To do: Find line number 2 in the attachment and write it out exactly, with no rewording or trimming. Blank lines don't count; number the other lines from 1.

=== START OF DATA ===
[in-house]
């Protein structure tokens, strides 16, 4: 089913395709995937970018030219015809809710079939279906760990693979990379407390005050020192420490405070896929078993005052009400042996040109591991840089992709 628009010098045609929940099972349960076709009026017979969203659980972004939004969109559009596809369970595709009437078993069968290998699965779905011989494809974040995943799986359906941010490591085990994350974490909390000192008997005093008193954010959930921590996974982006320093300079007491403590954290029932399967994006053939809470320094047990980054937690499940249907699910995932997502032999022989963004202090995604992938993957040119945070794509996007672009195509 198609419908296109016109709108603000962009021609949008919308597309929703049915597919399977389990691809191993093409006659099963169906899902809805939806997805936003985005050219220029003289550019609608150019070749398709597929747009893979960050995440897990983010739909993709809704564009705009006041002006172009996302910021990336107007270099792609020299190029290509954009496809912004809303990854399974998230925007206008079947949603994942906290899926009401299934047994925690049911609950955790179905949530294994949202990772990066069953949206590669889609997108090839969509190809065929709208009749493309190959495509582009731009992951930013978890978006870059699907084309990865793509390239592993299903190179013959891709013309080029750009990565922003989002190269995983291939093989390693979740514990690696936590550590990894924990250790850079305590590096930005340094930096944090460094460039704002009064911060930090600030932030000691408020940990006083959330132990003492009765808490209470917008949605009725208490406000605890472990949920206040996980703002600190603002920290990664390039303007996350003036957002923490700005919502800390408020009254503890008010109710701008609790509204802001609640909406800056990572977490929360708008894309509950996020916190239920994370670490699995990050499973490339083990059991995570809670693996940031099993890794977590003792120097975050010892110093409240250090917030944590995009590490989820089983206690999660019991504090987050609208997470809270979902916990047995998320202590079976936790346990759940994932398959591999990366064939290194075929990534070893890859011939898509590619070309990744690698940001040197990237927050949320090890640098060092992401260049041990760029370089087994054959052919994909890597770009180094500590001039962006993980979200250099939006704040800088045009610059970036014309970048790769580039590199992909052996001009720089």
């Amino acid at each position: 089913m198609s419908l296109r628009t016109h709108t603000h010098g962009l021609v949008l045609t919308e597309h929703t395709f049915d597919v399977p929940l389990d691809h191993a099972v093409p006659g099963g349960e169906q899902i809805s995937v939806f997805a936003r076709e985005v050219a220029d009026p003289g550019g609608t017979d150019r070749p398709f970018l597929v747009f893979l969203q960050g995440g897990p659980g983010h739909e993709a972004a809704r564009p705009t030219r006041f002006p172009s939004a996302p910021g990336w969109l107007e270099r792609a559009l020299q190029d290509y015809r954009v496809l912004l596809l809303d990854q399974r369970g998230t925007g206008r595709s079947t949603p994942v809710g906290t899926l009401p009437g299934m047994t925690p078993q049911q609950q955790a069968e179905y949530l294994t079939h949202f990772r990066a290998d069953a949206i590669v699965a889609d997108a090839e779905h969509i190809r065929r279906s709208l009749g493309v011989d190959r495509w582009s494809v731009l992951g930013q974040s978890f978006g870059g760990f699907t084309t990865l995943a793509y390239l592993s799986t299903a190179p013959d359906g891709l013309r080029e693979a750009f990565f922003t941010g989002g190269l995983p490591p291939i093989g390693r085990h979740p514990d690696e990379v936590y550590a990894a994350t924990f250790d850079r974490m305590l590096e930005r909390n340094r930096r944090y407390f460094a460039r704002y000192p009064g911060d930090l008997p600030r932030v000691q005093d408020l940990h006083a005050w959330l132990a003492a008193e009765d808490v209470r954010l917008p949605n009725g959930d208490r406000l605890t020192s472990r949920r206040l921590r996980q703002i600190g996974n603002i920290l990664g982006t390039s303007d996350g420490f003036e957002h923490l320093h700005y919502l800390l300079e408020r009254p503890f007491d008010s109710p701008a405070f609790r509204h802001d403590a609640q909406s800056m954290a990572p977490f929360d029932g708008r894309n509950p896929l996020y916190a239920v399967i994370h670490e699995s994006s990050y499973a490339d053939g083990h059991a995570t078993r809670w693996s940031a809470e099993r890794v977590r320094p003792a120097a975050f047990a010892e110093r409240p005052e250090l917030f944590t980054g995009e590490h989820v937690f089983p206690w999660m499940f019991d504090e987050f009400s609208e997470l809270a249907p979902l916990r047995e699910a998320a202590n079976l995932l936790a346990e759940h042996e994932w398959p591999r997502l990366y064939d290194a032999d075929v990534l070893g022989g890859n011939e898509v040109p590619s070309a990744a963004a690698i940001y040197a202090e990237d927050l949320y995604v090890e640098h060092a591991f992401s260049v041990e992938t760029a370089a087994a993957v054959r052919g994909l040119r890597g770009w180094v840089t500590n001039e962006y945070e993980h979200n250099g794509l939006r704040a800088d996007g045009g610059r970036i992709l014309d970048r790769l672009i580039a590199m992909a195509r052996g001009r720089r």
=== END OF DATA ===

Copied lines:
């Protein structure tokens, strides 16, 4: 089913395709995937970018030219015809809710079939279906760990693979990379407390005050020192420490405070896929078993005052009400042996040109591991840089992709 628009010098045609929940099972349960076709009026017979969203659980972004939004969109559009596809369970595709009437078993069968290998699965779905011989494809974040995943799986359906941010490591085990994350974490909390000192008997005093008193954010959930921590996974982006320093300079007491403590954290029932399967994006053939809470320094047990980054937690499940249907699910995932997502032999022989963004202090995604992938993957040119945070794509996007672009195509 198609419908296109016109709108603000962009021609949008919308597309929703049915597919399977389990691809191993093409006659099963169906899902809805939806997805936003985005050219220029003289550019609608150019070749398709597929747009893979960050995440897990983010739909993709809704564009705009006041002006172009996302910021990336107007270099792609020299190029290509954009496809912004809303990854399974998230925007206008079947949603994942906290899926009401299934047994925690049911609950955790179905949530294994949202990772990066069953949206590669889609997108090839969509190809065929709208009749493309190959495509582009731009992951930013978890978006870059699907084309990865793509390239592993299903190179013959891709013309080029750009990565922003989002190269995983291939093989390693979740514990690696936590550590990894924990250790850079305590590096930005340094930096944090460094460039704002009064911060930090600030932030000691408020940990006083959330132990003492009765808490209470917008949605009725208490406000605890472990949920206040996980703002600190603002920290990664390039303007996350003036957002923490700005919502800390408020009254503890008010109710701008609790509204802001609640909406800056990572977490929360708008894309509950996020916190239920994370670490699995990050499973490339083990059991995570809670693996940031099993890794977590003792120097975050010892110093409240250090917030944590995009590490989820089983206690999660019991504090987050609208997470809270979902916990047995998320202590079976936790346990759940994932398959591999990366064939290194075929990534070893890859011939898509590619070309990744690698940001040197990237927050949320090890640098060092992401260049041990760029370089087994054959052919994909890597770009180094500590001039962006993980979200250099939006704040800088045009610059970036014309970048790769580039590199992909052996001009720089």